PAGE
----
LESSONS FROM THE HELL CRUISE
We weren’t in the Carnival Cruise Line War Room last week but we have a few observations for anyone else is a similar predicament.
For one, owner Micky Arison and CEO Gerry Cahill decided to stay shorebirds while more than 4,000 passengers endured grim conditions and a tow to Alabama on the good ship Triumph. When Arison tweeted "We are very sorry for the difficult conditions experienced by our guests" he was attending a Miami Heat basketball game. OK, he owns the Heat but it was probably bad optics to show the obligatory care and concern from courtside.
Cahill’s statement was used in the media but it’s unclear if he assuaged any feelings: "We pride ourselves in providing our guests with a great vacation experience, and clearly we failed in this particular case."
In light of what happened a few years ago with another Carnival ship had a fire and last year’s debacle with the Costa Concordia off the coast of Italy that killed 32, one of these leaders could have made a bold move of helicoptering to the dead-in-the-water ship, setting up an on board war room, and bringing with them a team of doctors, maintenance workers - even clergy - to make the arduous trip more comfortable. We wouldn’t normally suggest such a move for the CEO, but given the line’s history something extra might be in order.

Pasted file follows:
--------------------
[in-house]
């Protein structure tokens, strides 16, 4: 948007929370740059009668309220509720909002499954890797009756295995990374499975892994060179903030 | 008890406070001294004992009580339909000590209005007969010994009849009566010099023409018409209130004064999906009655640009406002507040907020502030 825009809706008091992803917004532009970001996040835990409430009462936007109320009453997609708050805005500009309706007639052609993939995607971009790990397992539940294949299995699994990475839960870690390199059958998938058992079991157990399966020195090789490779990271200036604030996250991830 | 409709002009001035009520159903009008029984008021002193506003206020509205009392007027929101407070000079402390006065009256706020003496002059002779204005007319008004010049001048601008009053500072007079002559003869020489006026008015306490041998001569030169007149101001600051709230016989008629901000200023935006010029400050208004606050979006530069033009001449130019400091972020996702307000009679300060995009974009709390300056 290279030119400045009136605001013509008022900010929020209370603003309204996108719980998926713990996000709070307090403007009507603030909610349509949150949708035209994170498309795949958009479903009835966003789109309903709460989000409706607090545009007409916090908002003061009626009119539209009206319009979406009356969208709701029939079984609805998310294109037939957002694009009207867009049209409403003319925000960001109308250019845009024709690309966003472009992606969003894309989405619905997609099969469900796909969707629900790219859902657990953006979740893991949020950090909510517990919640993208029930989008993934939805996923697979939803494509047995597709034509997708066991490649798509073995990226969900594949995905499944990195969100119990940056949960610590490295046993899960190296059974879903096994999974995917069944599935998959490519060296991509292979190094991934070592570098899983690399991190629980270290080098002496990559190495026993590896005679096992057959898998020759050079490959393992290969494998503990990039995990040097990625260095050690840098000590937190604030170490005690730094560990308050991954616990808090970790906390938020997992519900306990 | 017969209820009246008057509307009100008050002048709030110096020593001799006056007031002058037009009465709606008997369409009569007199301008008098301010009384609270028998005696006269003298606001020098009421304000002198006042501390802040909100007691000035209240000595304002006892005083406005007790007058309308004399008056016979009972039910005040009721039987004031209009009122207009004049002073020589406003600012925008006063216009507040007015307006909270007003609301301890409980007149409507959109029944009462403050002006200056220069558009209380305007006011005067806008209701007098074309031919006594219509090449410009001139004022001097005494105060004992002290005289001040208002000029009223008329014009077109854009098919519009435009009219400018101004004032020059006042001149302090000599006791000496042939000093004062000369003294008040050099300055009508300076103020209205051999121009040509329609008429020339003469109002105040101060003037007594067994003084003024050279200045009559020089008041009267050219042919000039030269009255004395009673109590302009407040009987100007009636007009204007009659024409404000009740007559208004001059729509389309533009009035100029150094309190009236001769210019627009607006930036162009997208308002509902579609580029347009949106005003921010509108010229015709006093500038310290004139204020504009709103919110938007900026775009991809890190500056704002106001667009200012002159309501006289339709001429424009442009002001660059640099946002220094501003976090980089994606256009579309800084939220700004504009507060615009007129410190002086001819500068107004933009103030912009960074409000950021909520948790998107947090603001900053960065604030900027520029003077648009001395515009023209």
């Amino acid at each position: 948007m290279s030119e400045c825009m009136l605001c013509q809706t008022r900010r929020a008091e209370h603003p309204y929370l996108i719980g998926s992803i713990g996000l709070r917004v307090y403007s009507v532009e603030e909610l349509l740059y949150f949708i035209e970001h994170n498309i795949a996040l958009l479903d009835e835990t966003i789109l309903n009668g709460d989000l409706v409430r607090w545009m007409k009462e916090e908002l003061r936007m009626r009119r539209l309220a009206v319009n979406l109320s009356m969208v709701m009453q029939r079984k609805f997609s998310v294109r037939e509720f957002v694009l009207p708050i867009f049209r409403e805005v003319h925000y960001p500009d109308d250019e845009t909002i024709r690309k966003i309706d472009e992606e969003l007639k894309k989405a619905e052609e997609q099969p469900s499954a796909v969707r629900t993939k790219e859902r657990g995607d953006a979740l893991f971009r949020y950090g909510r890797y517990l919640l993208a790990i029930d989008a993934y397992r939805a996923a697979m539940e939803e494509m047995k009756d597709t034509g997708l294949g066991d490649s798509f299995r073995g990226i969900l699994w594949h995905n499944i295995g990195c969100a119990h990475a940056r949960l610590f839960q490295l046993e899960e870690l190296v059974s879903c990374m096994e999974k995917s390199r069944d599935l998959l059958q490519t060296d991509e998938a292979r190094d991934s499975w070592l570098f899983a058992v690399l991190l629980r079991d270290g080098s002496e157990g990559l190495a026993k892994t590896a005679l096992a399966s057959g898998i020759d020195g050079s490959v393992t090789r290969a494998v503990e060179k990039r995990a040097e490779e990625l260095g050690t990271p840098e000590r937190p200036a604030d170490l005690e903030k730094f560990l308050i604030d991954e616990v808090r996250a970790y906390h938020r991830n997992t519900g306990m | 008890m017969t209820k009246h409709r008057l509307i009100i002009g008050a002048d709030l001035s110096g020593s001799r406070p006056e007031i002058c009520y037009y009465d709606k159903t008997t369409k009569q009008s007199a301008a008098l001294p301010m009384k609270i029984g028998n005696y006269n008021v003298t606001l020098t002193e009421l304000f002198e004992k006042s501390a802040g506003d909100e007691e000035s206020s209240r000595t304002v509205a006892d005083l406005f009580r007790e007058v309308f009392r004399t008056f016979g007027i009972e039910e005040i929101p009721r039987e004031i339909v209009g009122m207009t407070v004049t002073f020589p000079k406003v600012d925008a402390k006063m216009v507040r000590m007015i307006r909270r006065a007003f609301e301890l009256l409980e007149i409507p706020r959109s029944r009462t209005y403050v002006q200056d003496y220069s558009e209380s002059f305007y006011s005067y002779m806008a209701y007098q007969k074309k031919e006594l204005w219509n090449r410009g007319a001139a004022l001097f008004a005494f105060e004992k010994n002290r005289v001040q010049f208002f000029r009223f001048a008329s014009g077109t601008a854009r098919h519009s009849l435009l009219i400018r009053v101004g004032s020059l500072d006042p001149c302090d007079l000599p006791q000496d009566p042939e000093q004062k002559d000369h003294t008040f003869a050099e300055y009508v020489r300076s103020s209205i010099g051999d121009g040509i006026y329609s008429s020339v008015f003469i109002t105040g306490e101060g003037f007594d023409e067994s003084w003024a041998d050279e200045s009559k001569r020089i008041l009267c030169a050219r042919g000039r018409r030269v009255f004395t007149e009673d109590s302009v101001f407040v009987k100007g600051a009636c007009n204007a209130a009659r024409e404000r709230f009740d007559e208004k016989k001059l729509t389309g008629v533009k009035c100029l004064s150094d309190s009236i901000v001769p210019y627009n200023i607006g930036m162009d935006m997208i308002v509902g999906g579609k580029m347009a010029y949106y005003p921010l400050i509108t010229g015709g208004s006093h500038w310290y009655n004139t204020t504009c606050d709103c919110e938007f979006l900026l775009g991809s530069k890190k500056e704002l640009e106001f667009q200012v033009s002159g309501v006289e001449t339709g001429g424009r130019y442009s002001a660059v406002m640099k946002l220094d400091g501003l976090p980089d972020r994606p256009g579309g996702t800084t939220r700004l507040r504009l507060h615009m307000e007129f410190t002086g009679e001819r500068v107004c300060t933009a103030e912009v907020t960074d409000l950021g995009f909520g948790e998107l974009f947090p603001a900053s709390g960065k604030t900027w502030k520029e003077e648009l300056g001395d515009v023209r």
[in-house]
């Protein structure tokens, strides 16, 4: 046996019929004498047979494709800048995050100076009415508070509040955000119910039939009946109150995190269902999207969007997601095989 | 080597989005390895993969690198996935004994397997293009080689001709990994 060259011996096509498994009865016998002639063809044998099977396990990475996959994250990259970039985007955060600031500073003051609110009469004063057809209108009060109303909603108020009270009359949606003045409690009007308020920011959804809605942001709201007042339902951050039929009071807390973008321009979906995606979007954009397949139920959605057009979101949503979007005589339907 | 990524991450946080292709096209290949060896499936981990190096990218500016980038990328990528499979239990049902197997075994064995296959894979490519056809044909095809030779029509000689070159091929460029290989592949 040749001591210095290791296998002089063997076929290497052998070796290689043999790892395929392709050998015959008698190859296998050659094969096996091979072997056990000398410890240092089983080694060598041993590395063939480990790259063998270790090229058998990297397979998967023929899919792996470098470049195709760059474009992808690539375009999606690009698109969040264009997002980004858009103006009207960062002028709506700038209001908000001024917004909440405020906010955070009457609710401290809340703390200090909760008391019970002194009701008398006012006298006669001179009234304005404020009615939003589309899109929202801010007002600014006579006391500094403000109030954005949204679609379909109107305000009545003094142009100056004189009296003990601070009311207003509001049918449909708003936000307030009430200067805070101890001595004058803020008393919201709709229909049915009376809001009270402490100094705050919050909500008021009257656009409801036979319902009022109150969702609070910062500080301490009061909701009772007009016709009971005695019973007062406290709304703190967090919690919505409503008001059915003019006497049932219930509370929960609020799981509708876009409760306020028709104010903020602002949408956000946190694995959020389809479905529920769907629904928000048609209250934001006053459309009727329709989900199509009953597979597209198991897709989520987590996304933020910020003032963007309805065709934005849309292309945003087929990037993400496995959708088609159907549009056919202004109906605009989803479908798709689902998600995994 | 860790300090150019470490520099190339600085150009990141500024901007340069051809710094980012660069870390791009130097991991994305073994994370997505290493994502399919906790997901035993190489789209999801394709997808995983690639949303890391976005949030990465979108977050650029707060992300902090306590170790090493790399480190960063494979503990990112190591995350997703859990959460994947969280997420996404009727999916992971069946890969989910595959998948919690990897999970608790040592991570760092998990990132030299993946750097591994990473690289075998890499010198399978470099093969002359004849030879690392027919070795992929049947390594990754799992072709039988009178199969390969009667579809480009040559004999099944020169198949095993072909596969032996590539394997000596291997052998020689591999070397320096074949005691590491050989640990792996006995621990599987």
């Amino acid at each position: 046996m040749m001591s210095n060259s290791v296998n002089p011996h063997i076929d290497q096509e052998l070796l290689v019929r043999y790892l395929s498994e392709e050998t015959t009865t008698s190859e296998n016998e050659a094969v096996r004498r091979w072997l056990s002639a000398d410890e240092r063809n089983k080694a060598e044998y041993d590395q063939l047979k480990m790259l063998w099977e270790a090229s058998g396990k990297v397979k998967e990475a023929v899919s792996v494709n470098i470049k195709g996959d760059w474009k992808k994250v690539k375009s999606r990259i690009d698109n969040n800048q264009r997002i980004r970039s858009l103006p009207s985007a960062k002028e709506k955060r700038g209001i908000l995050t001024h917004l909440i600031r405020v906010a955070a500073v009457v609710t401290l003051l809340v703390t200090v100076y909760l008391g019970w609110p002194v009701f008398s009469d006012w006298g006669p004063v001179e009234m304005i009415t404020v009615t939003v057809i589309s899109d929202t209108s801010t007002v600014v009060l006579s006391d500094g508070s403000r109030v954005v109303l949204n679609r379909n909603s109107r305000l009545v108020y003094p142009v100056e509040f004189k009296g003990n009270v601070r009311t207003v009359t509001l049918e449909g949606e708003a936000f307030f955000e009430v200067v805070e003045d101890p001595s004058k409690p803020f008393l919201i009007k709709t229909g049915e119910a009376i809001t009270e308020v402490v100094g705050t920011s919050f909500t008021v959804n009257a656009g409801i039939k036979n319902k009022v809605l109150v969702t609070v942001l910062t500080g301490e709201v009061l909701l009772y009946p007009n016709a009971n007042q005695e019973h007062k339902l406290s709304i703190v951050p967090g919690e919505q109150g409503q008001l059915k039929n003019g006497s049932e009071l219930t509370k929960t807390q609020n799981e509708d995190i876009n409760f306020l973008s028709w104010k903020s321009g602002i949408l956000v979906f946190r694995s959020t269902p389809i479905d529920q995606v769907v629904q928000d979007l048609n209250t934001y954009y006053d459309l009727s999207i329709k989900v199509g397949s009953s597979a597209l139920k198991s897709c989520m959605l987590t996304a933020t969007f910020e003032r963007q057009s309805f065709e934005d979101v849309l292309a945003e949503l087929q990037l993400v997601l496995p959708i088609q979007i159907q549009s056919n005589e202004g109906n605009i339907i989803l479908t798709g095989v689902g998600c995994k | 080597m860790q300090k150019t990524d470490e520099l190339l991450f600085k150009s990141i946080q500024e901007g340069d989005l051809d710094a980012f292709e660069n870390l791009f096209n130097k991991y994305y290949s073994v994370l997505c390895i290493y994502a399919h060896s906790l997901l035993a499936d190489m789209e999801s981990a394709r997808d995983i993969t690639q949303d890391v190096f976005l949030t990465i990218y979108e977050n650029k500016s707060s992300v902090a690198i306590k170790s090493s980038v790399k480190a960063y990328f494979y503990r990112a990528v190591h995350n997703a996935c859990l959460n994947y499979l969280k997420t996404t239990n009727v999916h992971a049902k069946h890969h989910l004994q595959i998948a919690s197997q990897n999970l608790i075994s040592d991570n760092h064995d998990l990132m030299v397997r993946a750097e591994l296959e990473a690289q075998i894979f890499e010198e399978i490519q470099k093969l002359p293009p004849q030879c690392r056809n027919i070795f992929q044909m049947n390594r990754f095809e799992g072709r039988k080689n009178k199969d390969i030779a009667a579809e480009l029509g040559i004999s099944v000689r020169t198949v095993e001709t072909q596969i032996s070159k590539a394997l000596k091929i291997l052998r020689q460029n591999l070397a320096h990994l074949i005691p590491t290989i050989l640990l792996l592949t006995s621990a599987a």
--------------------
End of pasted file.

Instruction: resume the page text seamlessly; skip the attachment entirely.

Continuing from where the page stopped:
There is no question it is extremely tough to take care of more than 4,000 "guests" on a gigantic ship that has suffered an emergency. For the most part, the weary crew was given high marks by cruisers. But while the equipment may be powerless, management was not.